Sven Birkert's

The Gutenberg Elegies
The Fate of Reading in an Electronic Age

A Review by Susan Lewis-Wallace
Northwestern State University of Louisiana
A memory—a young girl of three or four curls around her mother's shoulder, heavy against the pillows that prop them high on a four-poster bed. The little girl touches the words on the page and asks her mother, "What story do the words tell?" The mother smiles because her child has the same love of words as she, so often does the child join her in her reverie, stolen moments there between the pages of a book. It doesn't matter whether it's a Faulkner, an Austen, a Wesley, or even a Zane Grey. This is a sweet moment, a magical time, a book; a mother and child; and a child coming to the understanding that books are a very good part of life, a knowledge that sustains and nurtures a lifetime of exploration and adventure into the world of books--vessels for travel into a world which creates a well of knowledge "not yet constrained by the impediments that will eventually curb and instruct his [sic] desires" (Birkerts 89). A well to which she will often return to drink the marrow of her adventures upon the high seas of her reading history.

The sentiments of Emily Dickinson's poem "There Is No Frigate Like a Book" are aptly echoed in Sven Birkerts' text The Gutenburg Elegies: The Fate of Reading in an Electronic Age. His book is rich with biblical, historical, and literary allusions and he proves himself a master of metaphor in his proclamation, his prophetic warning cry to very specific audiences--educators, lovers of books, and knowledge seekers; and Birkerts' well-researched text proves to be a wise choice for these audiences in particular. The text also proves to be a wise choice for those of us who wish to insure a rich literary heritage for every little boy and girl and their wonderful memories of golden moments with a book.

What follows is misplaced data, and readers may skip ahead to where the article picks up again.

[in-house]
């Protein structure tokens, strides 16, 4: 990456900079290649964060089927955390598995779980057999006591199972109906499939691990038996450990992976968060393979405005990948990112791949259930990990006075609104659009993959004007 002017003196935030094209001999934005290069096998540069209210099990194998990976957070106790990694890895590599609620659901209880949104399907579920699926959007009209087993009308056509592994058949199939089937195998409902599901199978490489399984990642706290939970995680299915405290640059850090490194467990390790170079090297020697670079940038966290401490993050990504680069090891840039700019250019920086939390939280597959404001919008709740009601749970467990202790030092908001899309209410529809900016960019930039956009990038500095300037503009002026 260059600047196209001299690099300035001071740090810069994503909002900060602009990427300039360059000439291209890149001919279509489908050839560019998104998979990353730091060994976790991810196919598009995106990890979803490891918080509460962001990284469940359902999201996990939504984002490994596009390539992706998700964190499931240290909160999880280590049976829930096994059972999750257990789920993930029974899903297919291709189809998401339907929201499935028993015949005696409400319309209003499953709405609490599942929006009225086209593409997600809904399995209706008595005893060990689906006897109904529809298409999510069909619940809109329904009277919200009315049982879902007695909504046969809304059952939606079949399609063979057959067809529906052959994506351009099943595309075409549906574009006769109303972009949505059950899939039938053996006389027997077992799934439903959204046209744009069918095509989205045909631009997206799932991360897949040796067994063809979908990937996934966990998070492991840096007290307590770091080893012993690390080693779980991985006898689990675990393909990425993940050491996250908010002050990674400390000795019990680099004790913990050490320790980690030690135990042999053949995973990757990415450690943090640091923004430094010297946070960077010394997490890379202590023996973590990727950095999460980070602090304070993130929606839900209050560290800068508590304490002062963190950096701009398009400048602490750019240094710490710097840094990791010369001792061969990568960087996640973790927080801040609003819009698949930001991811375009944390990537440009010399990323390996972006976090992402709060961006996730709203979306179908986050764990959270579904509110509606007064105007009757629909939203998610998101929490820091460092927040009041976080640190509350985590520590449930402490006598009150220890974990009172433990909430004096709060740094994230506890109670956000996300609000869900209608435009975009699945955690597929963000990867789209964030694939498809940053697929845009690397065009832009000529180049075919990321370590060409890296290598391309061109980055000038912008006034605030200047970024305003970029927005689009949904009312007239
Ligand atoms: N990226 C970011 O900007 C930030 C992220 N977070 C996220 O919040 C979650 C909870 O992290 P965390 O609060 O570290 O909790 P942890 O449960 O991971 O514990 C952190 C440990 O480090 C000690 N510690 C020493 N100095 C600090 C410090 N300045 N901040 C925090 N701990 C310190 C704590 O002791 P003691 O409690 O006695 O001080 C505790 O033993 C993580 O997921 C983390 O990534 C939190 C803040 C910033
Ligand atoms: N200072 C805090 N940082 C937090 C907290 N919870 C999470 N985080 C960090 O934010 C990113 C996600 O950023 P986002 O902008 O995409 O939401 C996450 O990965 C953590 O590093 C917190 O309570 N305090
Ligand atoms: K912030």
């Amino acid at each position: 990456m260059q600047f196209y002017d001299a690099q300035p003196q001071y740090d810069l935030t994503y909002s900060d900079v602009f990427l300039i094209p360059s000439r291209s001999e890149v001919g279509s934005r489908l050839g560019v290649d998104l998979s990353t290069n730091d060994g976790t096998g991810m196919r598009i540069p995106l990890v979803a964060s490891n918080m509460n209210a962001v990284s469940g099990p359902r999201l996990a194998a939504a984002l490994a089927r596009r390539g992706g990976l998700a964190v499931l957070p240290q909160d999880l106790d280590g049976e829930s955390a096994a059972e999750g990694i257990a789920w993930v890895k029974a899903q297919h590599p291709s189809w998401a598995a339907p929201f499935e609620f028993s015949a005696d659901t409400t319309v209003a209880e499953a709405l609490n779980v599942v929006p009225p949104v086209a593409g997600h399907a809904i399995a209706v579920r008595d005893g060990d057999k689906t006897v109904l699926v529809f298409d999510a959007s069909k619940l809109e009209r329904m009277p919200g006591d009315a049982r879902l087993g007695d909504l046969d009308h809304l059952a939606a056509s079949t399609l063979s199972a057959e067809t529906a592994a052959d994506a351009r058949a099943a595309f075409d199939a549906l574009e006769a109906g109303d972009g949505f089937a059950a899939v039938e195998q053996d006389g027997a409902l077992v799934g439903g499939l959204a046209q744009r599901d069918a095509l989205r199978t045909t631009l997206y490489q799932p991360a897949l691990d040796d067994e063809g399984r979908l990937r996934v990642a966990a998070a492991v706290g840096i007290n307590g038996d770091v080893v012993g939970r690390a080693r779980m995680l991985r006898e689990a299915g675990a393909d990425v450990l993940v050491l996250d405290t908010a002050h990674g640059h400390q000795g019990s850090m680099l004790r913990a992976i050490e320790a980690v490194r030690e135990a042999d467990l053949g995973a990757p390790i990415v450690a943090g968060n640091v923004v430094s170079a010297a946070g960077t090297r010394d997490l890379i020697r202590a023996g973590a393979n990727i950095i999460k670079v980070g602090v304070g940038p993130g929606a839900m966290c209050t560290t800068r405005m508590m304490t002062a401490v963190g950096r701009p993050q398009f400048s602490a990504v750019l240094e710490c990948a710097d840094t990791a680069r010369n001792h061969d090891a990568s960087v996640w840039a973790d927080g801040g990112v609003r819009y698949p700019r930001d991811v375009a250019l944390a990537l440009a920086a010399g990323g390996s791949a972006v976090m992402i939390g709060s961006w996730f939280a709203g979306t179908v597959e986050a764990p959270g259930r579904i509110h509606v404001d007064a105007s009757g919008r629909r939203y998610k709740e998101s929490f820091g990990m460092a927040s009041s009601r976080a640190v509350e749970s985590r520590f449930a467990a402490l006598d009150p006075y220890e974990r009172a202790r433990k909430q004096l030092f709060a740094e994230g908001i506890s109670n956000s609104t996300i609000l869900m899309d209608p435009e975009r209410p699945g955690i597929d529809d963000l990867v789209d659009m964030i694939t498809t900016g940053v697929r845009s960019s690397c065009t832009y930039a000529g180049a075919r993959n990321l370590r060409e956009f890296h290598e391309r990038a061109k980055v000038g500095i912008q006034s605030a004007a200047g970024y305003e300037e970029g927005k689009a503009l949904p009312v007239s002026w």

His personal reading history quite effectively seduces his readers into a beautifully written and intimate glimpse into the life of a bibliophile. One vicariously, or Proustean-like, savors Birkerts' delight in his adventurous wanderlust for the written word. A now captive audience, the reader sits at the feet of the word master and listens, ever so carefully. And as we listen, we wonder why we haven't read more and wish that we had started sooner. He makes those of us with grown children wish that we could go back and deepen and expand our children's reading history--so important is it to our perception of the world and our identity and sense of place and purpose in the scheme of life.

Words are powerful agents which establish and sustain a culture. Birkerts acknowledges a cultural shift in our country and views the electronic age as causing a definite rift between our present and our past; the historical time line is now moving along the information highway at the speed of light. He further acknowledges that the acquisition of knowledge requires time--"deep time," and to form a confident base of understanding is a process which requires such "deep time." One learns in increments, layer upon layer, receiving, reflecting, and responding from a context which forms a deep well of information from which to synthesize in order to make meaning of one's life in an often chaotic world.

Indeed, we are a generation of people addicted to chaos and fearful of intimacy, fearful of the quite places within; and as Birkerts writes, that is just where reading takes us. No wonder so many turn pale soldiers on the battlefield, fleeing to the world of technology which transports us away from the self, making us more apparatus-like; however, the world of reading brings us back, making us almost human again, hopefully joyous at the rediscovery of who we are and what we are--a complete being with a history and a future, not merely a link in a network.